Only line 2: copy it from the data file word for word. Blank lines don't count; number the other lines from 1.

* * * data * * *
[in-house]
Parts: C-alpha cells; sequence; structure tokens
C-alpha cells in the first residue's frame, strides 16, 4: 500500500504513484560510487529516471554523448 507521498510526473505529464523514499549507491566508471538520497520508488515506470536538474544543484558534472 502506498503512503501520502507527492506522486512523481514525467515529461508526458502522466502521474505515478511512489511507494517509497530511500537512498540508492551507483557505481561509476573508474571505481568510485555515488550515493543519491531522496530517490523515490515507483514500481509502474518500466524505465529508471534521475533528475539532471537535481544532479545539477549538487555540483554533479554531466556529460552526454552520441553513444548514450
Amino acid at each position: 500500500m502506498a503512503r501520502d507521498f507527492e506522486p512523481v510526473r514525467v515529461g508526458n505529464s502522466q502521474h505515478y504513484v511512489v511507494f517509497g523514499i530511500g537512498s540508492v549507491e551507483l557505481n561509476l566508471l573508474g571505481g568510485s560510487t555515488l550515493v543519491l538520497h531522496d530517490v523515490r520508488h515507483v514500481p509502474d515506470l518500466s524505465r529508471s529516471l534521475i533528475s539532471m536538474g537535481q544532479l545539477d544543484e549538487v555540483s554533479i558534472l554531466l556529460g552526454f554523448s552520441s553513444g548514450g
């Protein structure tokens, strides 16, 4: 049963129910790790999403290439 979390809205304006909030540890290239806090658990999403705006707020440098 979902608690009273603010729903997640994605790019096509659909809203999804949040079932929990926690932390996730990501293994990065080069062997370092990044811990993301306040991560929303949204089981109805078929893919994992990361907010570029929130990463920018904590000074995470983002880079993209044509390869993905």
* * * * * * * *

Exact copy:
Parts: C-alpha cells; sequence; structure tokens